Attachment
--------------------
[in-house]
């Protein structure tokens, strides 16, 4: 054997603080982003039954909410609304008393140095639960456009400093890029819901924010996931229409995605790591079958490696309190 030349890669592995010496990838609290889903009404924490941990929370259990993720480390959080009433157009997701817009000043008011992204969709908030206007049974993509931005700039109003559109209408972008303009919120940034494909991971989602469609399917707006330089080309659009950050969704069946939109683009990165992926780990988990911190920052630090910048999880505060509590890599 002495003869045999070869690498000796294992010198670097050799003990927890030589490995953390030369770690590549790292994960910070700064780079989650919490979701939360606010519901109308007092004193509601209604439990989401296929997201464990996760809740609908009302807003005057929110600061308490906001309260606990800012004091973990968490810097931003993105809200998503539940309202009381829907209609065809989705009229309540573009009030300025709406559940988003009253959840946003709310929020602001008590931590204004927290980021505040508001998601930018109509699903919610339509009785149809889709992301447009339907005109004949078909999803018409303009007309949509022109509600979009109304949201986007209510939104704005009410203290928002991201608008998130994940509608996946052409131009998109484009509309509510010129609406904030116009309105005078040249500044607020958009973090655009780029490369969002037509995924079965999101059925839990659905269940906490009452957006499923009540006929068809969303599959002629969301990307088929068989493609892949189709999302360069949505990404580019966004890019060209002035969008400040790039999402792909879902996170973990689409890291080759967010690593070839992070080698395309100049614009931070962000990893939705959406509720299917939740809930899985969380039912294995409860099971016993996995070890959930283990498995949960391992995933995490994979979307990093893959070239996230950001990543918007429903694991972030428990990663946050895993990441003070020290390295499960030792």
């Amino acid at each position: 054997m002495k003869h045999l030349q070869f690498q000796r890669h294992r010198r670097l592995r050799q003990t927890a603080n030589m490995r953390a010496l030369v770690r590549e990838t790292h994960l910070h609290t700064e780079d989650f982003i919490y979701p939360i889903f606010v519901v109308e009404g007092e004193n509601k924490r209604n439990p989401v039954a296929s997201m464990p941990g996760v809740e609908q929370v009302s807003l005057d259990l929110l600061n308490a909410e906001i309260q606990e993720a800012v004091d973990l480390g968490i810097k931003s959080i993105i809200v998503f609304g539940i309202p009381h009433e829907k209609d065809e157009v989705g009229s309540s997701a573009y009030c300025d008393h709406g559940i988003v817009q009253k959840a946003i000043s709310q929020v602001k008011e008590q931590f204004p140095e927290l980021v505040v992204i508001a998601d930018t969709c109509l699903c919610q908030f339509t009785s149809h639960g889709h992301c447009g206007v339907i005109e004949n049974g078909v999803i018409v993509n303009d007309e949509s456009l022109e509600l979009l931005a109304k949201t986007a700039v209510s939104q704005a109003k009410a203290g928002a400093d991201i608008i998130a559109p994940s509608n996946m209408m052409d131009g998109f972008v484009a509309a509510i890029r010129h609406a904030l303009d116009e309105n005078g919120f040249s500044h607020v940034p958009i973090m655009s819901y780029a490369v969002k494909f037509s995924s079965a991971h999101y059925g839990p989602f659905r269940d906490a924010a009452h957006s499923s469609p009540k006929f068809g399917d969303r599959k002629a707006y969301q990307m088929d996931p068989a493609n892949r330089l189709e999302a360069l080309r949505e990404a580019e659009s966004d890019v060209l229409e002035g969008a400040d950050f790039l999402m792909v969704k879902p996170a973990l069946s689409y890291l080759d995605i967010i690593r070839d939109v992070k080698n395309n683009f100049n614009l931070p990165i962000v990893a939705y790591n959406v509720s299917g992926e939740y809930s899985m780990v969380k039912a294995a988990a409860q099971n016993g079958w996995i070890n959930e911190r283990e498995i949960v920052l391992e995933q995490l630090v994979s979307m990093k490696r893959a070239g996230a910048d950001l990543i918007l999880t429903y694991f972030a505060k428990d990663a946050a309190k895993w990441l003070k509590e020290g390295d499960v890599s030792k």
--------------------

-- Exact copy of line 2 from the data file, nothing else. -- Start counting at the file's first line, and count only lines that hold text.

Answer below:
């Protein structure tokens, strides 16, 4: 054997603080982003039954909410609304008393140095639960456009400093890029819901924010996931229409995605790591079958490696309190 030349890669592995010496990838609290889903009404924490941990929370259990993720480390959080009433157009997701817009000043008011992204969709908030206007049974993509931005700039109003559109209408972008303009919120940034494909991971989602469609399917707006330089080309659009950050969704069946939109683009990165992926780990988990911190920052630090910048999880505060509590890599 002495003869045999070869690498000796294992010198670097050799003990927890030589490995953390030369770690590549790292994960910070700064780079989650919490979701939360606010519901109308007092004193509601209604439990989401296929997201464990996760809740609908009302807003005057929110600061308490906001309260606990800012004091973990968490810097931003993105809200998503539940309202009381829907209609065809989705009229309540573009009030300025709406559940988003009253959840946003709310929020602001008590931590204004927290980021505040508001998601930018109509699903919610339509009785149809889709992301447009339907005109004949078909999803018409303009007309949509022109509600979009109304949201986007209510939104704005009410203290928002991201608008998130994940509608996946052409131009998109484009509309509510010129609406904030116009309105005078040249500044607020958009973090655009780029490369969002037509995924079965999101059925839990659905269940906490009452957006499923009540006929068809969303599959002629969301990307088929068989493609892949189709999302360069949505990404580019966004890019060209002035969008400040790039999402792909879902996170973990689409890291080759967010690593070839992070080698395309100049614009931070962000990893939705959406509720299917939740809930899985969380039912294995409860099971016993996995070890959930283990498995949960391992995933995490994979979307990093893959070239996230950001990543918007429903694991972030428990990663946050895993990441003070020290390295499960030792």